Hell, it is the season of Hail! 2013 already unlucky for some.

Merlot grapes took the full brunt
Merlot grapes took the full brunt

Last night’s hail storm (2nd August) has damaged around 4000 hectares of vineyards in Bordeaux first reports announce. The worst area to be hit is Grezillac in the Entre-Deux-Mer (and it is not the first time, already suffering losses on July 26) stripping the leaves off 100s of hectares of vines.

The tougher Cabernet skins coped better
The tougher Cabernet skins coped better

Ping-pong ball sized hail stones fell on Castillon which was badly hit too. There was a 10km wide band that arrived from the South-West causing havoc in its wake. This is family vineyard country, some producers will not be making any wine this year. Very few can afford the insurance to protect themselves but hail is insurable so there will be no help financially normally unless the government stands in.


Map showing the area damaged by hail in the storms of 2nd August. Of the 37,000 ha affected, 7000 ha suffered losses with 80 to 100% loss (red encircled area). Effects 300 producers. The government is looking at ways to help the worst effected financially.

For many it is the last straw as hail is a regular catastrophe in this corridor particularly around Grézillac in the Entre Deux Mers. With the Financial crisis and Evin’s law that restricts publicity of wine, it is becoming too difficult for the small independent Producer.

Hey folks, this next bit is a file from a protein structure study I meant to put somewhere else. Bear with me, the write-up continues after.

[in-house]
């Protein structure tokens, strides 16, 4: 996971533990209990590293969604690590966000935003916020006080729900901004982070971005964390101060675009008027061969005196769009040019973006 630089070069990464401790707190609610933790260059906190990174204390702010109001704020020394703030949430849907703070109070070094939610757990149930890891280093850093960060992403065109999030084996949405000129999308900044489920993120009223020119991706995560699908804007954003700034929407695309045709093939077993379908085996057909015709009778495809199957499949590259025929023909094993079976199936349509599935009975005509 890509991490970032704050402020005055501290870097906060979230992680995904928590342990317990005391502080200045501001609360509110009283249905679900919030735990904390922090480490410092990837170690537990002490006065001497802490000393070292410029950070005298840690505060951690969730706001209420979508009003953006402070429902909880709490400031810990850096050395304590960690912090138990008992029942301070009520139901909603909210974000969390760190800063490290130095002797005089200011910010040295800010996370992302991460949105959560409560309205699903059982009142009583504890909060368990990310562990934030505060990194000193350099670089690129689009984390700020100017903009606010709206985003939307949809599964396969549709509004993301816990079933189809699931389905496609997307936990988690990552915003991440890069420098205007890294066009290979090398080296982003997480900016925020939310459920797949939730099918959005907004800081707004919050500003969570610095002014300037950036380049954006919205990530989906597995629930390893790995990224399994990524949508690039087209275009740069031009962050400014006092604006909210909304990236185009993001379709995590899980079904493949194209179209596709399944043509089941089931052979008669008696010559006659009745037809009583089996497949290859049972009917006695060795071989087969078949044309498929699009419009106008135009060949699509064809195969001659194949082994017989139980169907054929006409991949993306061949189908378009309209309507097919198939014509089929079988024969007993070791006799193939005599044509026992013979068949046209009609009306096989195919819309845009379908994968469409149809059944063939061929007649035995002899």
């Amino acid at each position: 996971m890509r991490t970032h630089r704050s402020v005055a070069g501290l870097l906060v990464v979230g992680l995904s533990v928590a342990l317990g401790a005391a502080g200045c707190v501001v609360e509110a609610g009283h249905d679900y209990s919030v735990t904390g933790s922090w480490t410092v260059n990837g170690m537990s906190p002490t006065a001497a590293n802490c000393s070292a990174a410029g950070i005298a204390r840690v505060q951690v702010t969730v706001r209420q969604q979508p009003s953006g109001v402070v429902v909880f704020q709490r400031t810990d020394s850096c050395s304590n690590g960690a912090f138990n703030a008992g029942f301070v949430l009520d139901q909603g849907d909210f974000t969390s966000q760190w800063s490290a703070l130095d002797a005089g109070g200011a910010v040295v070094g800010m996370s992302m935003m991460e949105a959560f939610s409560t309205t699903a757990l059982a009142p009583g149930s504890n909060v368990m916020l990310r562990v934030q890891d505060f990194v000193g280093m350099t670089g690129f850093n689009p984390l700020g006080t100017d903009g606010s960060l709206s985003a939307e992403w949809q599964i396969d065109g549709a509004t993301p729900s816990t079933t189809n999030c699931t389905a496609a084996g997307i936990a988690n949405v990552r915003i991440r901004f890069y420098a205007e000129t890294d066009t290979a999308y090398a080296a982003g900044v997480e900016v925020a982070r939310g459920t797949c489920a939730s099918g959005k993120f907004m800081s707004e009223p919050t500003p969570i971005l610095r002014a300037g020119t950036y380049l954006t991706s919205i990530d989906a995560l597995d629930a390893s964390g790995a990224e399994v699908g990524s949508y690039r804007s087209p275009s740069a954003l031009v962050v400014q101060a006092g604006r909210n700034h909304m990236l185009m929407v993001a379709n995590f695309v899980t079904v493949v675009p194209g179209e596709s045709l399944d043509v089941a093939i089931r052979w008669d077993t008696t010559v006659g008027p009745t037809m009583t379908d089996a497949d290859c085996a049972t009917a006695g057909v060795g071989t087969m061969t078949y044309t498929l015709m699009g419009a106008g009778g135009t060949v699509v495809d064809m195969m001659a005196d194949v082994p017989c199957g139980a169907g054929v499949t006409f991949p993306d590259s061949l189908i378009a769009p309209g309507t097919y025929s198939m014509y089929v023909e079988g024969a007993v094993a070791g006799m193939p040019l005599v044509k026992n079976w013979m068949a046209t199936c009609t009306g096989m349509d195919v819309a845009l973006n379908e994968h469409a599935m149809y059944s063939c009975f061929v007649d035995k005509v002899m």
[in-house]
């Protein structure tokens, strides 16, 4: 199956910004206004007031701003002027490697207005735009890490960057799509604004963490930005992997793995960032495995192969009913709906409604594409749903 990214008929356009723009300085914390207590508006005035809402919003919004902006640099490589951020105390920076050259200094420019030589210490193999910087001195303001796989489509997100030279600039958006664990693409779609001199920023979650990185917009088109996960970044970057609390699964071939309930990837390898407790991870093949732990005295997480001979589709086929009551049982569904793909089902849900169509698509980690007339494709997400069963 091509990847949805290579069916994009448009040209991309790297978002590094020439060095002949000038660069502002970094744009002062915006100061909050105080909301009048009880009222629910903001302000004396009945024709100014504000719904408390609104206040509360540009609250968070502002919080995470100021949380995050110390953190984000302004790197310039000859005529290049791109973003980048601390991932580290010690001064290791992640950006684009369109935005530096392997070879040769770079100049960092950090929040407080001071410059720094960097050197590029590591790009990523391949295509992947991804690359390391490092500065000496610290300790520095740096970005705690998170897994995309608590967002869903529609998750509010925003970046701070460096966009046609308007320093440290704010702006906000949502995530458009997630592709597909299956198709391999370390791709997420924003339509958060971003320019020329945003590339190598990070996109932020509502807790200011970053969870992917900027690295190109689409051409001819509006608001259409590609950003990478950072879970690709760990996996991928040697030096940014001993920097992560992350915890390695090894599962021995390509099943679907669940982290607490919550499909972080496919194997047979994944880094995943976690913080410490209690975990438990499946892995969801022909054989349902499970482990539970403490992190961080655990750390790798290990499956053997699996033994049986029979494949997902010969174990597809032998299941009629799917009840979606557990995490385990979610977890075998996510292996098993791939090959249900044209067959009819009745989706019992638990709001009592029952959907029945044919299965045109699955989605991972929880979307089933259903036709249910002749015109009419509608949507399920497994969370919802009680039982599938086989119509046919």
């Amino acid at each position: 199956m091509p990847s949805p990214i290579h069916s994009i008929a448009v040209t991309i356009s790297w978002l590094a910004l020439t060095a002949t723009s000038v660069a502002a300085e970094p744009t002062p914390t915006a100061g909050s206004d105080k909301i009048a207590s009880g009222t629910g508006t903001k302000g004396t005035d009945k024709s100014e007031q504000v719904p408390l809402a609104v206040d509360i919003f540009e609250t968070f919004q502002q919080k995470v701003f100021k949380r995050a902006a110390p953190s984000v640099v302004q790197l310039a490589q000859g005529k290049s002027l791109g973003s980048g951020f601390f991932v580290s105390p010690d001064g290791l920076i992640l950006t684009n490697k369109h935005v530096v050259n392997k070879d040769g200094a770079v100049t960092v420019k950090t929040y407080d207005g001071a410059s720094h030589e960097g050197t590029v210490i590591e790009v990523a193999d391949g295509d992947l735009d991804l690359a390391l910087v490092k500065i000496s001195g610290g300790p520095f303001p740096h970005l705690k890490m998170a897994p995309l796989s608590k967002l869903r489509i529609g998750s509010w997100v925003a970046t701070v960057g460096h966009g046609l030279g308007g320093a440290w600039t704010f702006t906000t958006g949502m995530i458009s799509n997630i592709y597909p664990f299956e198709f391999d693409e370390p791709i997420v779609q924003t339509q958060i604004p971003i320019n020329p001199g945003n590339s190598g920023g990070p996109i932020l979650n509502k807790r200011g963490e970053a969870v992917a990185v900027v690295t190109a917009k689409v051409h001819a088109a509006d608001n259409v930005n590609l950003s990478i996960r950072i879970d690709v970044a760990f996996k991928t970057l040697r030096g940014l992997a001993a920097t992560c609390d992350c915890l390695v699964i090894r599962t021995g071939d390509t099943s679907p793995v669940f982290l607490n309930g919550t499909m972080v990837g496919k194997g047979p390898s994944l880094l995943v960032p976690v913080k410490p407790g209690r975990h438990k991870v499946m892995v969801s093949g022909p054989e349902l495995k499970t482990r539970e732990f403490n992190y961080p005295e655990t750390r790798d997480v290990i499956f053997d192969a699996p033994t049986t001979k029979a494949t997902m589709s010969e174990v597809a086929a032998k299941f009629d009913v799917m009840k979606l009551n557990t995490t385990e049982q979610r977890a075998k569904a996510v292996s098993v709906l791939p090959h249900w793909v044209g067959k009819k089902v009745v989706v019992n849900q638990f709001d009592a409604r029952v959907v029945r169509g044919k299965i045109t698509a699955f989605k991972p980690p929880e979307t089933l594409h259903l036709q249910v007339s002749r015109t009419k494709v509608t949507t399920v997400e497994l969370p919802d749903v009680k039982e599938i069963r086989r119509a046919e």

Unfortunately most producers had just finished ‘rognage’ (cutting the tops of the vines) and ‘effeuillage’ (plucking leaves from around the grapes) before the Holiday season starts foilage which would have served the grapes well as extra protection. This weekend the roads of France are packed with holidaymakers and 250km of traffic jams have been recorded in the region.

Producers are already facing a difficult harvest with reduced yields due to coulure and millerandage particularly in the Merlot with quality issues too as the small aborted green berries will be difficult to be sorted unless you can afford a 300,000€ tri-optic sorting machine that works with infra-red light.

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